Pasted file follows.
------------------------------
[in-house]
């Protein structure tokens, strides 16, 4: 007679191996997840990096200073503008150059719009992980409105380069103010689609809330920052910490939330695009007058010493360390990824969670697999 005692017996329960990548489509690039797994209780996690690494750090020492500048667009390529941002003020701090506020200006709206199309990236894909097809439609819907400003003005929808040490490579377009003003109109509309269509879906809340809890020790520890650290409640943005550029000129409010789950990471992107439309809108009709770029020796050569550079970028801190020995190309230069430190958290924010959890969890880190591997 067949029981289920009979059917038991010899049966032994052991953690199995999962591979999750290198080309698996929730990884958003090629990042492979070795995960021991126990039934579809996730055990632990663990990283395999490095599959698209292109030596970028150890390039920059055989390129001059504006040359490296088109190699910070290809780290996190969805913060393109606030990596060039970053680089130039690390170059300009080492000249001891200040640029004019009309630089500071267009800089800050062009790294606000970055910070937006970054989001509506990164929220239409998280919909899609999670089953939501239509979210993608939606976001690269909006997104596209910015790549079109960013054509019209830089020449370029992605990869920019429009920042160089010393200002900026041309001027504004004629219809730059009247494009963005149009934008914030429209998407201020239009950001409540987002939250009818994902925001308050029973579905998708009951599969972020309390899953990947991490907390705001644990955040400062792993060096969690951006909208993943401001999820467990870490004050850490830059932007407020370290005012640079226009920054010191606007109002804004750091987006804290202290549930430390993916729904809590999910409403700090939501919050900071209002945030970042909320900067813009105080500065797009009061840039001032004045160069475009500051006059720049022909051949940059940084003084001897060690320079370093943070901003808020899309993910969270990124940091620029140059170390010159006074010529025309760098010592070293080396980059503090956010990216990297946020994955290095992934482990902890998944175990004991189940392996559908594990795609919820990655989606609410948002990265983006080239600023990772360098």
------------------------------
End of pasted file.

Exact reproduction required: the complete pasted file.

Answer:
[in-house]
């Protein structure tokens, strides 16, 4: 007679191996997840990096200073503008150059719009992980409105380069103010689609809330920052910490939330695009007058010493360390990824969670697999 005692017996329960990548489509690039797994209780996690690494750090020492500048667009390529941002003020701090506020200006709206199309990236894909097809439609819907400003003005929808040490490579377009003003109109509309269509879906809340809890020790520890650290409640943005550029000129409010789950990471992107439309809108009709770029020796050569550079970028801190020995190309230069430190958290924010959890969890880190591997 067949029981289920009979059917038991010899049966032994052991953690199995999962591979999750290198080309698996929730990884958003090629990042492979070795995960021991126990039934579809996730055990632990663990990283395999490095599959698209292109030596970028150890390039920059055989390129001059504006040359490296088109190699910070290809780290996190969805913060393109606030990596060039970053680089130039690390170059300009080492000249001891200040640029004019009309630089500071267009800089800050062009790294606000970055910070937006970054989001509506990164929220239409998280919909899609999670089953939501239509979210993608939606976001690269909006997104596209910015790549079109960013054509019209830089020449370029992605990869920019429009920042160089010393200002900026041309001027504004004629219809730059009247494009963005149009934008914030429209998407201020239009950001409540987002939250009818994902925001308050029973579905998708009951599969972020309390899953990947991490907390705001644990955040400062792993060096969690951006909208993943401001999820467990870490004050850490830059932007407020370290005012640079226009920054010191606007109002804004750091987006804290202290549930430390993916729904809590999910409403700090939501919050900071209002945030970042909320900067813009105080500065797009009061840039001032004045160069475009500051006059720049022909051949940059940084003084001897060690320079370093943070901003808020899309993910969270990124940091620029140059170390010159006074010529025309760098010592070293080396980059503090956010990216990297946020994955290095992934482990902890998944175990004991189940392996559908594990795609919820990655989606609410948002990265983006080239600023990772360098």